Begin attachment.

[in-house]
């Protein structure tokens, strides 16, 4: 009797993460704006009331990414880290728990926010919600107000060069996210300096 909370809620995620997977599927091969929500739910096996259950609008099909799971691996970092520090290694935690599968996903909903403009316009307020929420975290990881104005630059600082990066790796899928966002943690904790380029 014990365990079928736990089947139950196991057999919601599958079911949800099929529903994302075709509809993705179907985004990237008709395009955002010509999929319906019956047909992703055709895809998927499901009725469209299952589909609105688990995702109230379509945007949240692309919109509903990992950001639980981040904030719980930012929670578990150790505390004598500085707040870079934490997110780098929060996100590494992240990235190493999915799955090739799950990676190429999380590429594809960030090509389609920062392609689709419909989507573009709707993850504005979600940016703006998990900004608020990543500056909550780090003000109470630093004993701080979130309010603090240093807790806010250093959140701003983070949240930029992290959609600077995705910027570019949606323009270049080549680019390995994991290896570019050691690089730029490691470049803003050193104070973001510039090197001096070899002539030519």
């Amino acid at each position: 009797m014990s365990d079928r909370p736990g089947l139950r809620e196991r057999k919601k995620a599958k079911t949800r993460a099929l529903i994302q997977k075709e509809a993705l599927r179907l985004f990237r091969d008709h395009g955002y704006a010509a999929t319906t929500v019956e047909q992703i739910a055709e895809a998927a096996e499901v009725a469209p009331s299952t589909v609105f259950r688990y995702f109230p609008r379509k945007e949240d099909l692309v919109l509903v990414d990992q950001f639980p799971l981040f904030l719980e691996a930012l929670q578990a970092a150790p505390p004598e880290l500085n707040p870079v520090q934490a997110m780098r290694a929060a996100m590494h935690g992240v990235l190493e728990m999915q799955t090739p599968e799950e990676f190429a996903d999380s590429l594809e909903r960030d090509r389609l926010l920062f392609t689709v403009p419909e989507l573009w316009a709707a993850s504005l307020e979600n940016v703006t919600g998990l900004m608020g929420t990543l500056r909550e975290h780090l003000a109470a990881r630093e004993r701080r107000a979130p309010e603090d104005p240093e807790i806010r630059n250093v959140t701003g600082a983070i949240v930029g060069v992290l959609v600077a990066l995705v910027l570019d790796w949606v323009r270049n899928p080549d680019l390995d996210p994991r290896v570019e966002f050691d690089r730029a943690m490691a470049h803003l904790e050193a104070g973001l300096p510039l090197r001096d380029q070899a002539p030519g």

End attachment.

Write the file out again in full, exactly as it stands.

[in-house]
């Protein structure tokens, strides 16, 4: 009797993460704006009331990414880290728990926010919600107000060069996210300096 909370809620995620997977599927091969929500739910096996259950609008099909799971691996970092520090290694935690599968996903909903403009316009307020929420975290990881104005630059600082990066790796899928966002943690904790380029 014990365990079928736990089947139950196991057999919601599958079911949800099929529903994302075709509809993705179907985004990237008709395009955002010509999929319906019956047909992703055709895809998927499901009725469209299952589909609105688990995702109230379509945007949240692309919109509903990992950001639980981040904030719980930012929670578990150790505390004598500085707040870079934490997110780098929060996100590494992240990235190493999915799955090739799950990676190429999380590429594809960030090509389609920062392609689709419909989507573009709707993850504005979600940016703006998990900004608020990543500056909550780090003000109470630093004993701080979130309010603090240093807790806010250093959140701003983070949240930029992290959609600077995705910027570019949606323009270049080549680019390995994991290896570019050691690089730029490691470049803003050193104070973001510039090197001096070899002539030519």
């Amino acid at each position: 009797m014990s365990d079928r909370p736990g089947l139950r809620e196991r057999k919601k995620a599958k079911t949800r993460a099929l529903i994302q997977k075709e509809a993705l599927r179907l985004f990237r091969d008709h395009g955002y704006a010509a999929t319906t929500v019956e047909q992703i739910a055709e895809a998927a096996e499901v009725a469209p009331s299952t589909v609105f259950r688990y995702f109230p609008r379509k945007e949240d099909l692309v919109l509903v990414d990992q950001f639980p799971l981040f904030l719980e691996a930012l929670q578990a970092a150790p505390p004598e880290l500085n707040p870079v520090q934490a997110m780098r290694a929060a996100m590494h935690g992240v990235l190493e728990m999915q799955t090739p599968e799950e990676f190429a996903d999380s590429l594809e909903r960030d090509r389609l926010l920062f392609t689709v403009p419909e989507l573009w316009a709707a993850s504005l307020e979600n940016v703006t919600g998990l900004m608020g929420t990543l500056r909550e975290h780090l003000a109470a990881r630093e004993r701080r107000a979130p309010e603090d104005p240093e807790i806010r630059n250093v959140t701003g600082a983070i949240v930029g060069v992290l959609v600077a990066l995705v910027l570019d790796w949606v323009r270049n899928p080549d680019l390995d996210p994991r290896v570019e966002f050691d690089r730029a943690m490691a470049h803003l904790e050193a104070g973001l300096p510039l090197r001096d380029q070899a002539p030519g």